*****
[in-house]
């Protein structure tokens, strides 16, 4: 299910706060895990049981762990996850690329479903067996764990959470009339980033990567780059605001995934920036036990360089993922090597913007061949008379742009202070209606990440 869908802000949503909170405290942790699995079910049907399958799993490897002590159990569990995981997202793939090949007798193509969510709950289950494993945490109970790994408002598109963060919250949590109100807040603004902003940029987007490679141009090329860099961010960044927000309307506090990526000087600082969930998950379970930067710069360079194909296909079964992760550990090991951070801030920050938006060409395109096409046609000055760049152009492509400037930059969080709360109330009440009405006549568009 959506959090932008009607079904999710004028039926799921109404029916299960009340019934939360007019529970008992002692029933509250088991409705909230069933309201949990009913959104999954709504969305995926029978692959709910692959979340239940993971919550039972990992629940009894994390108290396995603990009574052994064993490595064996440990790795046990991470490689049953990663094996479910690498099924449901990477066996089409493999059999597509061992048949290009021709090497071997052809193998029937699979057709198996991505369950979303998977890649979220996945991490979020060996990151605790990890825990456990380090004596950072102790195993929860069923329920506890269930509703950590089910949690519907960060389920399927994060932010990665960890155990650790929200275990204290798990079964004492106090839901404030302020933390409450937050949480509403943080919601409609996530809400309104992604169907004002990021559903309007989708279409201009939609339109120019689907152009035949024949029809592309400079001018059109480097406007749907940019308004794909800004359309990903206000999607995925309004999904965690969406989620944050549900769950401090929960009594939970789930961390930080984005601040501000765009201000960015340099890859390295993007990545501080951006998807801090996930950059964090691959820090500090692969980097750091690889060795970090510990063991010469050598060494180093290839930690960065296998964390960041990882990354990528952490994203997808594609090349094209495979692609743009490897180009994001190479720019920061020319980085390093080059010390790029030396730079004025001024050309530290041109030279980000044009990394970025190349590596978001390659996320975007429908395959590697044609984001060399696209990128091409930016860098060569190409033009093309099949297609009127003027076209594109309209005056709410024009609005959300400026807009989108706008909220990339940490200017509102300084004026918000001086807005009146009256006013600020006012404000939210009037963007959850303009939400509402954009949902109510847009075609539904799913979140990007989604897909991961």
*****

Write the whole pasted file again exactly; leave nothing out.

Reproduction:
[in-house]
């Protein structure tokens, strides 16, 4: 299910706060895990049981762990996850690329479903067996764990959470009339980033990567780059605001995934920036036990360089993922090597913007061949008379742009202070209606990440 869908802000949503909170405290942790699995079910049907399958799993490897002590159990569990995981997202793939090949007798193509969510709950289950494993945490109970790994408002598109963060919250949590109100807040603004902003940029987007490679141009090329860099961010960044927000309307506090990526000087600082969930998950379970930067710069360079194909296909079964992760550990090991951070801030920050938006060409395109096409046609000055760049152009492509400037930059969080709360109330009440009405006549568009 959506959090932008009607079904999710004028039926799921109404029916299960009340019934939360007019529970008992002692029933509250088991409705909230069933309201949990009913959104999954709504969305995926029978692959709910692959979340239940993971919550039972990992629940009894994390108290396995603990009574052994064993490595064996440990790795046990991470490689049953990663094996479910690498099924449901990477066996089409493999059999597509061992048949290009021709090497071997052809193998029937699979057709198996991505369950979303998977890649979220996945991490979020060996990151605790990890825990456990380090004596950072102790195993929860069923329920506890269930509703950590089910949690519907960060389920399927994060932010990665960890155990650790929200275990204290798990079964004492106090839901404030302020933390409450937050949480509403943080919601409609996530809400309104992604169907004002990021559903309007989708279409201009939609339109120019689907152009035949024949029809592309400079001018059109480097406007749907940019308004794909800004359309990903206000999607995925309004999904965690969406989620944050549900769950401090929960009594939970789930961390930080984005601040501000765009201000960015340099890859390295993007990545501080951006998807801090996930950059964090691959820090500090692969980097750091690889060795970090510990063991010469050598060494180093290839930690960065296998964390960041990882990354990528952490994203997808594609090349094209495979692609743009490897180009994001190479720019920061020319980085390093080059010390790029030396730079004025001024050309530290041109030279980000044009990394970025190349590596978001390659996320975007429908395959590697044609984001060399696209990128091409930016860098060569190409033009093309099949297609009127003027076209594109309209005056709410024009609005959300400026807009989108706008909220990339940490200017509102300084004026918000001086807005009146009256006013600020006012404000939210009037963007959850303009939400509402954009949902109510847009075609539904799913979140990007989604897909991961």